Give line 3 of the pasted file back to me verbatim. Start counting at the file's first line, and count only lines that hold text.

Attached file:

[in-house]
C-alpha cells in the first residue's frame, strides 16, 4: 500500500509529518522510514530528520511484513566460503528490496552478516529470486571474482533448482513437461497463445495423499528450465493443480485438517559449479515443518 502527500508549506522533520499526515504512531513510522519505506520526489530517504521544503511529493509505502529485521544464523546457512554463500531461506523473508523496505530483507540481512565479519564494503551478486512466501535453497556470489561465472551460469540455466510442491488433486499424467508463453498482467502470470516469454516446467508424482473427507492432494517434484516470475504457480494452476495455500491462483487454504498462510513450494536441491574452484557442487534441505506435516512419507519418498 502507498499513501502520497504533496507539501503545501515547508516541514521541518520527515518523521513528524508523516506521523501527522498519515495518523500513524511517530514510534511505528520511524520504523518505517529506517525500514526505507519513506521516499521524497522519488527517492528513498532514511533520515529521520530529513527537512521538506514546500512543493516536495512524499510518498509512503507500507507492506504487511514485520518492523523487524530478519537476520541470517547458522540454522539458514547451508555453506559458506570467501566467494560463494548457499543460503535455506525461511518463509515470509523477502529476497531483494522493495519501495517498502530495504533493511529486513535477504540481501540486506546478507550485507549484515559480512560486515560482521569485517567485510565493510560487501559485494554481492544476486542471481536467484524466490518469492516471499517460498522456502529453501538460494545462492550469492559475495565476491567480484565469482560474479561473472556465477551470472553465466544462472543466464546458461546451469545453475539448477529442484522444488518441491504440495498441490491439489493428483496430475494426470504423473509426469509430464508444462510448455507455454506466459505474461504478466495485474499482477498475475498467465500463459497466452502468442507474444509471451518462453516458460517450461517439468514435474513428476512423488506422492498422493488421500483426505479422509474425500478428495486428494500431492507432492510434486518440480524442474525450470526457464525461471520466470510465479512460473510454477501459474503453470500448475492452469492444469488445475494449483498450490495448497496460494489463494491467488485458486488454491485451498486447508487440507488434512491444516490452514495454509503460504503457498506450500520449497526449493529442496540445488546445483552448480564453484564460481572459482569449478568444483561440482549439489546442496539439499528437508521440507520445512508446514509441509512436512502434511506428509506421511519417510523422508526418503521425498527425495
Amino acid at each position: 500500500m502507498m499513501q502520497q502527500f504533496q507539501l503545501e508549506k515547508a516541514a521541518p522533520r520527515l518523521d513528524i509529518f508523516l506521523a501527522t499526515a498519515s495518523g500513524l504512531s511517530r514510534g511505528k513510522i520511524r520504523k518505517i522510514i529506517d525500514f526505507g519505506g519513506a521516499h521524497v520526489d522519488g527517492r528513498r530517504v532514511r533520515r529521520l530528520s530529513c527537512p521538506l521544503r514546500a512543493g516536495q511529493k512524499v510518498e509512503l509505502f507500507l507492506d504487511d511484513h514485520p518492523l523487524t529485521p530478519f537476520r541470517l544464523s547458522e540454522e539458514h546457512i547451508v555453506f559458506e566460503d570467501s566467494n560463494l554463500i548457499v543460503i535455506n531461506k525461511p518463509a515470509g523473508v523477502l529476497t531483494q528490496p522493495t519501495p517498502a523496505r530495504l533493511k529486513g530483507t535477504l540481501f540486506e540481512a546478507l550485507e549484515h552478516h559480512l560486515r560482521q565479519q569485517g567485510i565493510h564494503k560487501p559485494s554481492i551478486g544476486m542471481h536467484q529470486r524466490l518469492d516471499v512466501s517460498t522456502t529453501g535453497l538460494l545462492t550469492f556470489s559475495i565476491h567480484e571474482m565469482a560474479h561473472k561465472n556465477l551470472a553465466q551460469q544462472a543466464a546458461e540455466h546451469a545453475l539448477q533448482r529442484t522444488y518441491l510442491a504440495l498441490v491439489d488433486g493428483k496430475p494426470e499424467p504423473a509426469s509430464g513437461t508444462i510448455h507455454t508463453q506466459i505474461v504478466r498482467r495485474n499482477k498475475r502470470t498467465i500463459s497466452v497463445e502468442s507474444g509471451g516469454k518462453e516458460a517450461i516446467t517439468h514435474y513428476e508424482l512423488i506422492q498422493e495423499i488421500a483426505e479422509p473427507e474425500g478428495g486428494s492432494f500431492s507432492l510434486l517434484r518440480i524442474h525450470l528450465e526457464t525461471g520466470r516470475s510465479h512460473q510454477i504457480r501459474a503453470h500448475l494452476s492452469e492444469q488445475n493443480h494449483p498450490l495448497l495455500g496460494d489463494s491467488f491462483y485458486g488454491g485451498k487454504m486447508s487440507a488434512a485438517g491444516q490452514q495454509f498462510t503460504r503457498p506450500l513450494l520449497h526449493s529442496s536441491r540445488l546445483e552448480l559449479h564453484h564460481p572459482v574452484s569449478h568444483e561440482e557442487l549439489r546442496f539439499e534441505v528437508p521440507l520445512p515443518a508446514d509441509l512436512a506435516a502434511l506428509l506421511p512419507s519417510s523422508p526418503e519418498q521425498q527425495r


Amino acid at each position: 500500500m502507498m499513501q502520497q502527500f504533496q507539501l503545501e508549506k515547508a516541514a521541518p522533520r520527515l518523521d513528524i509529518f508523516l506521523a501527522t499526515a498519515s495518523g500513524l504512531s511517530r514510534g511505528k513510522i520511524r520504523k518505517i522510514i529506517d525500514f526505507g519505506g519513506a521516499h521524497v520526489d522519488g527517492r528513498r530517504v532514511r533520515r529521520l530528520s530529513c527537512p521538506l521544503r514546500a512543493g516536495q511529493k512524499v510518498e509512503l509505502f507500507l507492506d504487511d511484513h514485520p518492523l523487524t529485521p530478519f537476520r541470517l544464523s547458522e540454522e539458514h546457512i547451508v555453506f559458506e566460503d570467501s566467494n560463494l554463500i548457499v543460503i535455506n531461506k525461511p518463509a515470509g523473508v523477502l529476497t531483494q528490496p522493495t519501495p517498502a523496505r530495504l533493511k529486513g530483507t535477504l540481501f540486506e540481512a546478507l550485507e549484515h552478516h559480512l560486515r560482521q565479519q569485517g567485510i565493510h564494503k560487501p559485494s554481492i551478486g544476486m542471481h536467484q529470486r524466490l518469492d516471499v512466501s517460498t522456502t529453501g535453497l538460494l545462492t550469492f556470489s559475495i565476491h567480484e571474482m565469482a560474479h561473472k561465472n556465477l551470472a553465466q551460469q544462472a543466464a546458461e540455466h546451469a545453475l539448477q533448482r529442484t522444488y518441491l510442491a504440495l498441490v491439489d488433486g493428483k496430475p494426470e499424467p504423473a509426469s509430464g513437461t508444462i510448455h507455454t508463453q506466459i505474461v504478466r498482467r495485474n499482477k498475475r502470470t498467465i500463459s497466452v497463445e502468442s507474444g509471451g516469454k518462453e516458460a517450461i516446467t517439468h514435474y513428476e508424482l512423488i506422492q498422493e495423499i488421500a483426505e479422509p473427507e474425500g478428495g486428494s492432494f500431492s507432492l510434486l517434484r518440480i524442474h525450470l528450465e526457464t525461471g520466470r516470475s510465479h512460473q510454477i504457480r501459474a503453470h500448475l494452476s492452469e492444469q488445475n493443480h494449483p498450490l495448497l495455500g496460494d489463494s491467488f491462483y485458486g488454491g485451498k487454504m486447508s487440507a488434512a485438517g491444516q490452514q495454509f498462510t503460504r503457498p506450500l513450494l520449497h526449493s529442496s536441491r540445488l546445483e552448480l559449479h564453484h564460481p572459482v574452484s569449478h568444483e561440482e557442487l549439489r546442496f539439499e534441505v528437508p521440507l520445512p515443518a508446514d509441509l512436512a506435516a502434511l506428509l506421511p512419507s519417510s523422508p526418503e519418498q521425498q527425495r